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Star Trek: Lower Decks Season 1, Episode 9 recap: Mirror Mariner

Mariner’s feud with Freeman inspires her to get cinematic. Time for fans to enjoy some murder and mayhem in Star Trek: Lower Decks Episode 9. 

Can’t believe we only have one more episode to go before the crew of the USS Cerritos takes a break from our screens. In Star Trek: Lower Decks Episode 9 we see Mariner taking a break from reality when her actions push Captain Freeman to take drastic steps.

But while Mariner works out her anger, Boimler comes across a secret that could change everything.

Star Trek: Lower Decks Episode 9: Therapy

Mariner liberates some lizard people from their rat overlords in Star Trek: Lower Decks Episode 9, except she does so without Captain Freeman’s consent and in clear violation of the Prime Directive. You can’t go meddling in other species’ politics, doesn’t matter how awful it is.

Freeman lands on the planet to clean up the mess and give Mariner her final warning. The Captain has looked the other way because Mariner is her daughter, but she’s getting out of hand. So, instead of sending Mariner to the Brig (which she wants), Freeman sends her to therapy.

But the Cerritos therapist is no Counsellor Deanna Troi. This guy is more interested in making food puns and analogies than helping. Looks like Mariner will have to find her own way to work on her anger management.

Related Story: Star Trek: Lower Decks Season 1, Episode 8 recap

Star Trek: Lower Decks Episode 9: To the Holodeck!

In the Star Trek universe, when in doubt, go to the Holodeck. There’s always an answer there. Boimler has created an exact replica program of the Cerritos crew to prep for an interview with the Captain.

Mariner is inspired to use the program to create a cathartic film for herself. Suddenly, the tone of the episode changes to echo that of Star Trek films of yore.

When the lens flares show up on the bridge, you’ll snicker. But the overlong ship sequence doesn’t work. Every franchise property introduces its ship with a reverential sequence that captures every angle of the ship.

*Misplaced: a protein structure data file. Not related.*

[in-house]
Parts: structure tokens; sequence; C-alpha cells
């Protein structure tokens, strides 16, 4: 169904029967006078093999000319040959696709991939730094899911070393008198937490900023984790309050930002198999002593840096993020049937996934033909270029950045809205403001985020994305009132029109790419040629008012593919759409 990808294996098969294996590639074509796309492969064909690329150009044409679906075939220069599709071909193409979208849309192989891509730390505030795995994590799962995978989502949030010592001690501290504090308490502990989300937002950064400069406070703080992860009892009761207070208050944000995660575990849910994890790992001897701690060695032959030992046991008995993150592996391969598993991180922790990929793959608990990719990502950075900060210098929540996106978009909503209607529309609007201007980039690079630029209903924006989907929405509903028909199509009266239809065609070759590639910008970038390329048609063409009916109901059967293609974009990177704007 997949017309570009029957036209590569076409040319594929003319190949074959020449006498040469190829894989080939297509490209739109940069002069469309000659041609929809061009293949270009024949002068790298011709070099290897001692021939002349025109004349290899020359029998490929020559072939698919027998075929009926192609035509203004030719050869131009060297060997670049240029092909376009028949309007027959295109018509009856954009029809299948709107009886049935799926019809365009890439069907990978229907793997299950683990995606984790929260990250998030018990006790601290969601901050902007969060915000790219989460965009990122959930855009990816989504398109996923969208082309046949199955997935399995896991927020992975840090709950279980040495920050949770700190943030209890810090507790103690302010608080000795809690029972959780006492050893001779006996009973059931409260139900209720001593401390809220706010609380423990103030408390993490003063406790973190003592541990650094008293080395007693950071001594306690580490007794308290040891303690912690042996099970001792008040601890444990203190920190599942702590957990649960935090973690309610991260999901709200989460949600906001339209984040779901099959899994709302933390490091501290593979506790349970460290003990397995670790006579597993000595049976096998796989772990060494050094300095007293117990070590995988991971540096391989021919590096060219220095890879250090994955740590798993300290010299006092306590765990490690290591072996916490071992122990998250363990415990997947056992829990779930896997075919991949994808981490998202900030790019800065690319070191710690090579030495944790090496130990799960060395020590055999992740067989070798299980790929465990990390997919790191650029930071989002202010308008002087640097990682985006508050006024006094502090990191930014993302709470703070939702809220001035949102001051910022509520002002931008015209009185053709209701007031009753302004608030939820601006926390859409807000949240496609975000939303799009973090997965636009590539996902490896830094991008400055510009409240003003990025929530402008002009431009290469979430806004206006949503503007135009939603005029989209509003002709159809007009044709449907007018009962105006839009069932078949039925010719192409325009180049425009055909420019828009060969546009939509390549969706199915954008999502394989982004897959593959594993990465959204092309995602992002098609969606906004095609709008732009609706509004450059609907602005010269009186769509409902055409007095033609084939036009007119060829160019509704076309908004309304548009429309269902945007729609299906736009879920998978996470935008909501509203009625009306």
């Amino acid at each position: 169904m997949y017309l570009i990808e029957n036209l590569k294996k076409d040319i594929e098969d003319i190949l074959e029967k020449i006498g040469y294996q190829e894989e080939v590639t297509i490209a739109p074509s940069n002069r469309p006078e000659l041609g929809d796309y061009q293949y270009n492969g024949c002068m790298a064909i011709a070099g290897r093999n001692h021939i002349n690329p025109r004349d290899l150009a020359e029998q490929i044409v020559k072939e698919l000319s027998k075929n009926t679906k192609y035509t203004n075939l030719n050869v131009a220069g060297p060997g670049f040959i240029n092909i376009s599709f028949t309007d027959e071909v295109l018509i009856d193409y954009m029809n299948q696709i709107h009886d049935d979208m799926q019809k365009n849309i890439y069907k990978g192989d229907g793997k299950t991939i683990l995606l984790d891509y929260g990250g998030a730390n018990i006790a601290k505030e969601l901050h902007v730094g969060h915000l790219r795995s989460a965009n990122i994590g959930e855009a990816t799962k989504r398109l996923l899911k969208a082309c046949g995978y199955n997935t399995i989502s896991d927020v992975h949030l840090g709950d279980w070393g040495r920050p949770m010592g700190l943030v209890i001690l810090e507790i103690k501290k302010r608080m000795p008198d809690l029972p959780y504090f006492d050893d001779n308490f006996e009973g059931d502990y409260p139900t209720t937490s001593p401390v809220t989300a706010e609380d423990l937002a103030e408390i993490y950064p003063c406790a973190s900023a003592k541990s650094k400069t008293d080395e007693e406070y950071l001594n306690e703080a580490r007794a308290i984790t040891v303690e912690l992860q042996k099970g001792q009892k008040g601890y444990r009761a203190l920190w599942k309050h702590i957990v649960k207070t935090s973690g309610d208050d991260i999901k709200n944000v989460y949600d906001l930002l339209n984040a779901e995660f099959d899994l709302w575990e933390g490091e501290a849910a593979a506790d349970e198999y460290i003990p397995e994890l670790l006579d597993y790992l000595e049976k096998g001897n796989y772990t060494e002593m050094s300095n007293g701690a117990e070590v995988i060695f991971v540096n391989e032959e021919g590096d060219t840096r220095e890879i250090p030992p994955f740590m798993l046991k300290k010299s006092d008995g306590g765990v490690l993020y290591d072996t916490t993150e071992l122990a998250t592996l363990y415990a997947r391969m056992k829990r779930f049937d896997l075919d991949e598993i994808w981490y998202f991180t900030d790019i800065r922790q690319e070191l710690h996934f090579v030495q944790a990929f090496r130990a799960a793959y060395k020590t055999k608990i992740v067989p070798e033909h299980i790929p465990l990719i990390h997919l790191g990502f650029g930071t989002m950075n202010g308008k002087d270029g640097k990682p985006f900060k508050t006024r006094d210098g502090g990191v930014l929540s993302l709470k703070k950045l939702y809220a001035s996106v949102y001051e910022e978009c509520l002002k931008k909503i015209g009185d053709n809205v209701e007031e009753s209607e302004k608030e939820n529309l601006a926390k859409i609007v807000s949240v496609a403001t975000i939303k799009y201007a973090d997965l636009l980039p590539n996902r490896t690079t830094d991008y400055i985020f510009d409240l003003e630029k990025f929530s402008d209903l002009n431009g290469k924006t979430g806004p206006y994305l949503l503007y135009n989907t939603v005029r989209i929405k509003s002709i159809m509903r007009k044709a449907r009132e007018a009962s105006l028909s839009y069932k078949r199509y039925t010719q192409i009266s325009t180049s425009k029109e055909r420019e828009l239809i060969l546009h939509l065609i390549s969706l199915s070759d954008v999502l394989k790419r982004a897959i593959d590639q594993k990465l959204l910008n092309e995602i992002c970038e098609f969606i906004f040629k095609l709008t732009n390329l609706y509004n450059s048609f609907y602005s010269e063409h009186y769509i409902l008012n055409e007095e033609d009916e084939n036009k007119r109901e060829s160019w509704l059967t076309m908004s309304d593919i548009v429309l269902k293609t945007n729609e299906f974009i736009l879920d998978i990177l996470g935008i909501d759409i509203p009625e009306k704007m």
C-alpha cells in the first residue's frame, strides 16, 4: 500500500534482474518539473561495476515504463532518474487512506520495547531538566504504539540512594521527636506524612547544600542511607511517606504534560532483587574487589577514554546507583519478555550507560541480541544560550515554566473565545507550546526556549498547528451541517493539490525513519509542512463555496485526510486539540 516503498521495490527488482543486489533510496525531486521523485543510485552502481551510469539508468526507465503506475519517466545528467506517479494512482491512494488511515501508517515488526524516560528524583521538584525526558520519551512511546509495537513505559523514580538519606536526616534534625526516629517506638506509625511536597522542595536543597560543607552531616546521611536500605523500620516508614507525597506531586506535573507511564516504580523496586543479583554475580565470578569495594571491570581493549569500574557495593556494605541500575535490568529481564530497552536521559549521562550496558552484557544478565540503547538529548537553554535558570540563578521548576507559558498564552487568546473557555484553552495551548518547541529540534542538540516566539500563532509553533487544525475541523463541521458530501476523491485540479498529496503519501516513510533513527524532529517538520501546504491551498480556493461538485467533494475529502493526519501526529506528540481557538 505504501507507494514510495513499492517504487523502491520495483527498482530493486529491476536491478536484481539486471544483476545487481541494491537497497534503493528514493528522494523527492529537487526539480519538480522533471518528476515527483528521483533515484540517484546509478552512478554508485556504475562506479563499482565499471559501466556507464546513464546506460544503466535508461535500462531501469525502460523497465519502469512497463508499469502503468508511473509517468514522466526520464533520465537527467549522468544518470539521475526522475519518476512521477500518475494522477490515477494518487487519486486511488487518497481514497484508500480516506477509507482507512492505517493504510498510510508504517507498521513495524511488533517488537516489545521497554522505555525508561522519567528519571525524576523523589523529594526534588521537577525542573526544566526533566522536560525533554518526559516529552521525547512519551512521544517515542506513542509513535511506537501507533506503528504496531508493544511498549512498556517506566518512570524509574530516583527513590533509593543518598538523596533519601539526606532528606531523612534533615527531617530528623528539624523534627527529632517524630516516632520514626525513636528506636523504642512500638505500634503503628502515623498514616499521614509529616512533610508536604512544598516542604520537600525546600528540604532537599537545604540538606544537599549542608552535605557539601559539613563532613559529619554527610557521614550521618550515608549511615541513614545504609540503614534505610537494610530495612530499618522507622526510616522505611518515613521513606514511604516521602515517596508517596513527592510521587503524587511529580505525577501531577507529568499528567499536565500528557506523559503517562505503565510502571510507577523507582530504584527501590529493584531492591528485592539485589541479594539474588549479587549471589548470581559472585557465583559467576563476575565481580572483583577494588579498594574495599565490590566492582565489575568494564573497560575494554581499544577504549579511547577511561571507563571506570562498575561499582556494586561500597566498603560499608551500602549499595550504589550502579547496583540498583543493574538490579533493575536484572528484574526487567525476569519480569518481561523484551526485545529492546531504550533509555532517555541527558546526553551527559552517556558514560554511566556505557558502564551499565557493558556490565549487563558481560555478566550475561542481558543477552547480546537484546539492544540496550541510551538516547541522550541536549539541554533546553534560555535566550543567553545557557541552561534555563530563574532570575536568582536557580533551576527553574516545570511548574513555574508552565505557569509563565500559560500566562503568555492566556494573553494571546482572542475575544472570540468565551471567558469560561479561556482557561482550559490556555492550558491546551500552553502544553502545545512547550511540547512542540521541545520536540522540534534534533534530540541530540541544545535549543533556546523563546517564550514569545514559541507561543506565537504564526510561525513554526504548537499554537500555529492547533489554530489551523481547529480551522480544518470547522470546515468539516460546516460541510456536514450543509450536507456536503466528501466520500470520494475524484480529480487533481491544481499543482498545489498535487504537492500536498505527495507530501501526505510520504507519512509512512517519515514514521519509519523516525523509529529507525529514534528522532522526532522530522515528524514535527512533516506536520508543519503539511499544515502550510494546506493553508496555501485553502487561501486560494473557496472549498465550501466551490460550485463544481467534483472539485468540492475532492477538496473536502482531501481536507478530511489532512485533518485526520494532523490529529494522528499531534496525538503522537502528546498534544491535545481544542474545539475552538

We love these moments in films and television shows because it’s a spectacle that takes up a fraction of the runtime. In Star Trek: Lower Decks Episode 9, the sequence eats into the shortened runtime.

Boimler is the only real person who’s with the Holodeck Cerritos crew, but he’s soon going to meet the rest of his friends.

Star Trek: Lower Decks Episode 9: Mirror Mirror

Tawny Newsome as Ensign Beckett Mariner on STAR TREK: LOWER DECKS Episode 9

Tawny Newsome as Ensign Beckett Mariner on STAR TREK: LOWER DECKS Episode 9

Every story needs a villain, and in Star Trek: Lower Decks Episode 9, it’s Vindicta! Vindicta is Beckett’s alter-ego in this crazy film and she has her warrior-slaves Tendi and Rutherford by her side.

Beckett’s entire plan is to blast everyone in sight and belittle her mother. But Holo-Freeman is just as brave and inspiring as her real self. She refuses to let her people down and evacuates her crew while fending off Vindicta.

And who should save Freeman but the Holodeck version of Mariner? As Mariner fights Mariner she realizes that she doesn’t hate her mother, and her real fear is to do her job as a crewman aboard the Cerritos.

Working her anger out helps Mariner and she even apologizes to the real Captain before spending the evening with her friends.

But what Mariner doesn’t know is that Boimler returned to her film for one last insight into Freeman’s tastes and now knows that Mariner is Freeman’s daughter.

Star Trek: Lower Decks Episode 9 – Final Thoughts

I’m not sure if I’ve changed or if the second half of this Star Trek: Lower Decks is less funny than the first. That being said, the characters come alive in this episode.

From Tendi standing up to Mariner about the stereotypes of her people, to Rutherford’s rather touching story arc about coming clean to his boss about how much he admires him, one can’t help but enjoy watching these characters develop. I do wonder if the creators are insinuating there’s more to the relationship between Rutherford and Billups (Paul Scheer).

The cinematic nods to the films of yore were fun, but again, overlong. I really wish they’d brought back John Rhys-Davies to voice Leonardo da Vinci as an homage to his appearances on Star Trek: Voyager.

If the finale can follow through with developing these characters, instead of getting bogged down by Easter eggs and homages, we could be in for a satisfying conclusion.

Next: Episodes to celebrate the 25th anniversary of Star Trek: Voyager

After watching Star Trek: Lower Decks Episode 9, what do you think will happen in the finale? Let us know in the comments below.

New episodes of Star Trek: Lower Decks are available every Thursday on CBS All Access.